Although I have been critical of the platform over at The FanHouse, I have always tried to support my fellow webloggers in their efforts. Accordingly, I would like to express my gratitude to Mountainlair's Johnny for directing my attention to the fine work being done at The FanHouse now that we are within 90 days of football season.
Of particular note are Jeff Adams's look at the opening weekend of Big 12 action and Brian Cook's breakdown of the worst of the worst of college football uniform atrocities. The former provides a quality synopsis of why Bulldog Nation is right to be concerned about the Cowboys and the latter confirms some of my own thoughts on what happens when good uniforms go bad.
Obligatory photographs of ugly college football uniforms from the state of Oregon.
Unfortunately, I cannot endorse everything to have appeared at The FanHouse recently, as 'Bama blogger Pete Holiday appeared to lump my Dawg Sports co-author MaconDawg in with the "malcontents, Alabama haters, and those wishing to engage in the repeated construction of large, natural elevations of the earth's surface from little more than the mounds of small burrowing mammals."
What brought this about was a Shreveport Times article by Glenn Guilbeau in which the reporter described the reaction of Georgia's coach to a remark by Nick Saban thusly:
Based upon this report, MaconDawg drew the following conclusion:
"This," wrote Holiday of Coach Saban's reported remark, "apparently got Princess Richt's panties all askance." Holiday went on to refer to Coach Richt as "Her Royal Highness."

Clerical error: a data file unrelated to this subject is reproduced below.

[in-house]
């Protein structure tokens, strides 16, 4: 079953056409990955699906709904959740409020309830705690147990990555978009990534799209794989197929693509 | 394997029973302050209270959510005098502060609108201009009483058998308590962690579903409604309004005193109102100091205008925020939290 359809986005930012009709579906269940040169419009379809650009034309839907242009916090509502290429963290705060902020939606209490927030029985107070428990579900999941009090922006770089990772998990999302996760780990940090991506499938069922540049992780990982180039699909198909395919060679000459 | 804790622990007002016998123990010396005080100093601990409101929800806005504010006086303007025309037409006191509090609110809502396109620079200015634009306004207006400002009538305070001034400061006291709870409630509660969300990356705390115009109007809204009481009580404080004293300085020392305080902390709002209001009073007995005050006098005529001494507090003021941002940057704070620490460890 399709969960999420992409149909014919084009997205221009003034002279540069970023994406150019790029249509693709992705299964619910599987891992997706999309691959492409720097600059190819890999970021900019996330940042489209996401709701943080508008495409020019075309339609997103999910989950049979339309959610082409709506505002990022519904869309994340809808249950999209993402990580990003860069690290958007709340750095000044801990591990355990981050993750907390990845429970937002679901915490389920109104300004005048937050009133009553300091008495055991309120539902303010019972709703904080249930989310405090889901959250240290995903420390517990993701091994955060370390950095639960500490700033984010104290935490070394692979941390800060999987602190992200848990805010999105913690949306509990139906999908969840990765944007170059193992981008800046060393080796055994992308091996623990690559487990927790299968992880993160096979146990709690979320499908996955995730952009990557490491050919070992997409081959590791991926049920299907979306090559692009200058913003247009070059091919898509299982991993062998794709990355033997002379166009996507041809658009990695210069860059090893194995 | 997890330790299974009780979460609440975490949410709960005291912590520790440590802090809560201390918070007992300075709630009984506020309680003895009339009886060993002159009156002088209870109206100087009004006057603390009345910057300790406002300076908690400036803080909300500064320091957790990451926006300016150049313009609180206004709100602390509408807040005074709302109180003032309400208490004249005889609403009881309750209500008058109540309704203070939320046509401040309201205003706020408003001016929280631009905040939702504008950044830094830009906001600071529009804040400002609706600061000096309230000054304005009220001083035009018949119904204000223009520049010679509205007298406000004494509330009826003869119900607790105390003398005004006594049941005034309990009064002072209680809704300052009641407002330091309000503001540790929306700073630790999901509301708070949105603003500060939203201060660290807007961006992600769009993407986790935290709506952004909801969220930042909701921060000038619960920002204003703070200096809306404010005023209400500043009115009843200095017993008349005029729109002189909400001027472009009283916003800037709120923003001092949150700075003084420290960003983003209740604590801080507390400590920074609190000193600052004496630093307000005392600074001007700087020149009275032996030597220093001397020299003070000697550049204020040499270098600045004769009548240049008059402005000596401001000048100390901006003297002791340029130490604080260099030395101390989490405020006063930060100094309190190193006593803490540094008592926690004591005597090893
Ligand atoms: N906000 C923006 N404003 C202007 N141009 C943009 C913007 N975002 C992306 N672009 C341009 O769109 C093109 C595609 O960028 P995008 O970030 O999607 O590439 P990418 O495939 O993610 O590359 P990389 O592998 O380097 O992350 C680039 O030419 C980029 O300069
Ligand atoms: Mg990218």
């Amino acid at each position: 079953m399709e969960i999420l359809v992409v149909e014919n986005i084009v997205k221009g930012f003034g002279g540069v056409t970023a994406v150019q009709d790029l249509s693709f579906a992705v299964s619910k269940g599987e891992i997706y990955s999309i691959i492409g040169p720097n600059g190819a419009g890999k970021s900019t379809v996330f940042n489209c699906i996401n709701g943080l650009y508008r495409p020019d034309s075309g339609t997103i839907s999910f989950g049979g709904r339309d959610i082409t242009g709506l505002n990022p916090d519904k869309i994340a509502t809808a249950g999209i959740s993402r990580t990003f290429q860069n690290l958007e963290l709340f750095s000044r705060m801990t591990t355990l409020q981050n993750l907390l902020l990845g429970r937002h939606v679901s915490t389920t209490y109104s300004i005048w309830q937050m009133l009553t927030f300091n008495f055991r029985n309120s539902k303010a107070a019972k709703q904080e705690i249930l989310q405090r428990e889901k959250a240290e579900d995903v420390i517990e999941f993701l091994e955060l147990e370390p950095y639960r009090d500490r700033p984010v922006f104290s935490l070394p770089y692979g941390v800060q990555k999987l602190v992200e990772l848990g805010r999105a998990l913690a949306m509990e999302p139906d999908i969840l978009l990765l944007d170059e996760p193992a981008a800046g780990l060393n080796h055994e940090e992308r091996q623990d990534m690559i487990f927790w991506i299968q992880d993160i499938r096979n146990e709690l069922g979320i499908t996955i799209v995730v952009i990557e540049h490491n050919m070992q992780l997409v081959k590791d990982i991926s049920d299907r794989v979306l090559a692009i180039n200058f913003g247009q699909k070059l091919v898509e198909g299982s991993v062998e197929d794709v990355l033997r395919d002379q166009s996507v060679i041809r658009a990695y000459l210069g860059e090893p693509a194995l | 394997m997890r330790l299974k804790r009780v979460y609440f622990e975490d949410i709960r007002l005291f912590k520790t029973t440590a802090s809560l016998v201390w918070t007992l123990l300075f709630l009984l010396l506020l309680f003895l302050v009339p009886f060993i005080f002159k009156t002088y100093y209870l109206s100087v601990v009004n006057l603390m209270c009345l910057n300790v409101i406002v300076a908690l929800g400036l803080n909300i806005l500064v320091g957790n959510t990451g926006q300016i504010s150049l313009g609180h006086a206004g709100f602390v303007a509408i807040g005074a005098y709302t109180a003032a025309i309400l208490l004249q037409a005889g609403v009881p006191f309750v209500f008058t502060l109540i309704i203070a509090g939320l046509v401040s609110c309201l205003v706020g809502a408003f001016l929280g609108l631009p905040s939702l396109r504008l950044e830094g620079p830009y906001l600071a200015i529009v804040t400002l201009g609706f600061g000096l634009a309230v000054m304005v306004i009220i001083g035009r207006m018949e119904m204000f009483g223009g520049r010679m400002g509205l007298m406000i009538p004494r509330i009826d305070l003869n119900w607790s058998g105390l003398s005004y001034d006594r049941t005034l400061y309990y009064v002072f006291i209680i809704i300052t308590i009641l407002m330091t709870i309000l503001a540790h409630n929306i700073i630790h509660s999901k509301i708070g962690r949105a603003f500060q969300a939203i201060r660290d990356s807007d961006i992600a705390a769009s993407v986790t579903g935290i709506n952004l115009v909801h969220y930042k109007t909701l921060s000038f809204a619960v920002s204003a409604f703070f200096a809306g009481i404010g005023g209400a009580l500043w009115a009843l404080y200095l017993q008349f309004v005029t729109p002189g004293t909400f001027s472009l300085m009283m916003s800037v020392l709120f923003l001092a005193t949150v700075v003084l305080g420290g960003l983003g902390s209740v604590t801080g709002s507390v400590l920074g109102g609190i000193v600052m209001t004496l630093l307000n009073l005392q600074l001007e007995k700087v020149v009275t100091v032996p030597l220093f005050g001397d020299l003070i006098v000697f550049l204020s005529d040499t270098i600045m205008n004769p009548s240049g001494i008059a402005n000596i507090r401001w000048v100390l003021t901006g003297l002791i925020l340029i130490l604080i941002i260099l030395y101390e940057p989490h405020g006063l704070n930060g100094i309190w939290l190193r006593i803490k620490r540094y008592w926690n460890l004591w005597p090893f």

With all due respect to Holiday, that reaction seems a bit extreme. Coach Richt didn't get his (and, yes, he is a he) "panties all askance"; he "had no comment." Observers opined only that "he did not appear cordial and seemed angry." MaconDawg stated only that if the report was accurate---which he conceded was an "if"---it was "poor form."
It's not like we pointed out the fact that "Saban" is one letter away from "Satan."
In short, I don't think MaconDawg and I might fairly be counted among the ranks of the haters for what has appeared in this space in recent days and I trust our colleagues at Roll Bama Roll would back us up on that.
However, we in Georgia have a saying about the proper way to react when trouble undeservedly has come our way: "If you know you're going to get the electric chair anyway, you might as well go ahead and kill somebody."
Here, for the record, is the tale of the tape:
- Mark Richt has been a college head coach for six years. Nick Saban has been a college head coach for 10 years.
- Mark Richt has had four 10-win seasons. Nick Saban has had two 10-win seasons.
- Mark Richt has won two conference championships. Nick Saban has won two conference championships.
- Mark Richt has had four seasons in which his team lost fewer than three conference contests. Nick Saban has had three seasons in which his team lost fewer than three conference contests.
- Mark Richt is 4-2 in bowl games, with the two losses coming by scores of 20-16 and 38-35. Nick Saban is 3-5 in bowl games, with the five losses coming by scores of 45-26, 38-0, 51-23, 35-20, and 30-25.